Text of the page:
We are configuring a file delivery server using nginx. The server will be serving large files over HTTPS.

We have run into an issue where we can only achieve around 25MB/s on a single HTTPS thread.

We have tested using a non-HTTPS single download thread (http://) and can achieve full line speed (1Gb/s) at around 120MB/s.

CPU is not anywhere near max encrypting the transfers. We have PLENTY of processing power spare.

We are using aio threads and directio for the file delivery system with large output buffers.

Here is an example of our config:

server {

sendfile off;
directio 512;
aio threads;
output_buffers 1 2m;

            server_name  downloads.oursite.com;
            listen ssl;
            ssl_certificate /volume1/Backups/nginxserver/ourdownloads.cer;
            ssl_certificate_key /volume1/Backups/nginxserver/ourdownloads.key;
            ssl on;
            ssl_protocols TLSv1 TLSv1.1 TLSv1.2;
            ssl_prefer_server_ciphers on;
            ssl_stapling on;
            ssl_stapling_verify on;
            resolver valid=300s;
            resolver_timeout 10s;

location = / {
        rewrite ^ https://oursite.com/downloads.html permanent;

error_page 404 /404.html;
        location = /404.html {
                root /volume1/Backups/nginxserver/pages/;

location / {
                root   /volume1/downloads.oursite.com;
    limit_conn_status 429;
 limit_conn alpha 50;

Does anybody know how we can achieve faster transfer speeds for a single thread over an SSL connection? What is causing this? Thank you for your tips, suggestions, advice and help in advance.

  • Are you certain that you are CPU+SSL bound? What throughput do you get without https? Are you also seeing tcp retransmits in netstat -s or nstat – Aaron Dec 14 '18 at 15:59
  • Please see our comment above. We get full line speed on a single thread without HTTPS. Also, look at our answer below - the openssl speed tests show the exact throughput we get on a single HTTPS thread. If we double the threads we get double the throughput. Any ideas? Thanks for your help. – Ted Wilmont Dec 15 '18 at 16:29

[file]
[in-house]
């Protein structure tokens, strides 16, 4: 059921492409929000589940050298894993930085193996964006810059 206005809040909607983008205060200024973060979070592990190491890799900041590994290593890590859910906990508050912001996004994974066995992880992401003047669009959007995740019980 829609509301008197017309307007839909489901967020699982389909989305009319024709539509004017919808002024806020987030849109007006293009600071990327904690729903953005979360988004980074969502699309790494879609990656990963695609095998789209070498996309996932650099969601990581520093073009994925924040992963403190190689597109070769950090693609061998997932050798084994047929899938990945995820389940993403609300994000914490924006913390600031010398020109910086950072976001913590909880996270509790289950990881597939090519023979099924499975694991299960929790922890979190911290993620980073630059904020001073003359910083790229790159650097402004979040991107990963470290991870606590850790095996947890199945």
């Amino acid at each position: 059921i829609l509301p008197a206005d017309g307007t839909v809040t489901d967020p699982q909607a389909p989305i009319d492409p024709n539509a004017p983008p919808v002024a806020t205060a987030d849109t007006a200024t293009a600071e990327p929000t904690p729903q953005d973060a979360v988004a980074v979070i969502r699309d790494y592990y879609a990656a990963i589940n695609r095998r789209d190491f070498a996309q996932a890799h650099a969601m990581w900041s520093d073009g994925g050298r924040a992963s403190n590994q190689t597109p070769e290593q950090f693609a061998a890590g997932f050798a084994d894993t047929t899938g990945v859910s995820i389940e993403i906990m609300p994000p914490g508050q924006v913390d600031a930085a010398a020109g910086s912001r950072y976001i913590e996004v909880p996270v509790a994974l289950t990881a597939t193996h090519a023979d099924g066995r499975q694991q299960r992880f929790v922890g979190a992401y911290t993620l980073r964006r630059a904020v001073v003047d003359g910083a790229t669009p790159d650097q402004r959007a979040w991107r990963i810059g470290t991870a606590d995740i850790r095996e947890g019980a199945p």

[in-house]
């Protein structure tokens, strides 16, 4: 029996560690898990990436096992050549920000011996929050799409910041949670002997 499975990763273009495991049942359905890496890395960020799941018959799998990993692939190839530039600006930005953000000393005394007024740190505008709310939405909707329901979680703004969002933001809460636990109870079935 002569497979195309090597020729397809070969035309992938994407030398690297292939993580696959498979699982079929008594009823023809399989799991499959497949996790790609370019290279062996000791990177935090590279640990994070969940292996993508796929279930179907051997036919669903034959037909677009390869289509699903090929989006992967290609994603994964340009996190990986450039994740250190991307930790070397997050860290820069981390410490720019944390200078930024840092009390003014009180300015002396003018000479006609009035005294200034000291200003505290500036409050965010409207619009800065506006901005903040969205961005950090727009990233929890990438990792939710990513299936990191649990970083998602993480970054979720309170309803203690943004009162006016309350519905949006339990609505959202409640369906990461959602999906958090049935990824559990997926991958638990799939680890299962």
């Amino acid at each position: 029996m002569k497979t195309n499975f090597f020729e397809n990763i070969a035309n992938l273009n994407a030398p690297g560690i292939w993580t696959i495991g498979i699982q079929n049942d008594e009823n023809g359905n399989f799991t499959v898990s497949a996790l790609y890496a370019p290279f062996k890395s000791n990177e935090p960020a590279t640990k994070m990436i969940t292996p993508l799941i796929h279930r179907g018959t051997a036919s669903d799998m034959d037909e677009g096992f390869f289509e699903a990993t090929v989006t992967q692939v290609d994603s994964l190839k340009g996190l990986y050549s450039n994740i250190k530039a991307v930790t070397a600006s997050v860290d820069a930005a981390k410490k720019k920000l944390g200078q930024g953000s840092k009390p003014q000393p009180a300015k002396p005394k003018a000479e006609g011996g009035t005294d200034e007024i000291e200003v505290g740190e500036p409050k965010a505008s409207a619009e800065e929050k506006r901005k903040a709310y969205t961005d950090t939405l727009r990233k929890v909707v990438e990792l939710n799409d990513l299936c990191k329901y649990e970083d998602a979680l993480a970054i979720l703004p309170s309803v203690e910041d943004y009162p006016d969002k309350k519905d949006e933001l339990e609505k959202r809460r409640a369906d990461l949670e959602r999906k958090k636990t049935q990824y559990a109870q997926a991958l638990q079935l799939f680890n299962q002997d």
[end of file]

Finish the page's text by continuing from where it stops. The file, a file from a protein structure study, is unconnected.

It seems our CPU is to blame. No built-in AES encryption support.

admin@RackStation:/$ openssl speed -evp aes-128-cbc
Doing aes-128-cbc for 3s on 16 size blocks: 5462473 aes-128-cbc's in 2.97s
Doing aes-128-cbc for 3s on 64 size blocks: 1516211 aes-128-cbc's in 2.97s
Doing aes-128-cbc for 3s on 256 size blocks: 392944 aes-128-cbc's in 2.97s
Doing aes-128-cbc for 3s on 1024 size blocks: 98875 aes-128-cbc's in 2.98s
Doing aes-128-cbc for 3s on 8192 size blocks: 12479 aes-128-cbc's in 2.97s
OpenSSL 1.0.2o-fips  27 Mar 2018
built on: reproducible build, date unspecified
options:bn(64,64) rc4(16x,int) des(idx,cisc,16,int) aes(partial) blowfish(idx) 
compiler: information not available
The 'numbers' are in 1000s of bytes per second processed.
type             16 bytes     64 bytes    256 bytes   1024 bytes   8192 bytes
aes-128-cbc      29427.46k    32672.56k    33869.92k    33975.84k    34420.19k

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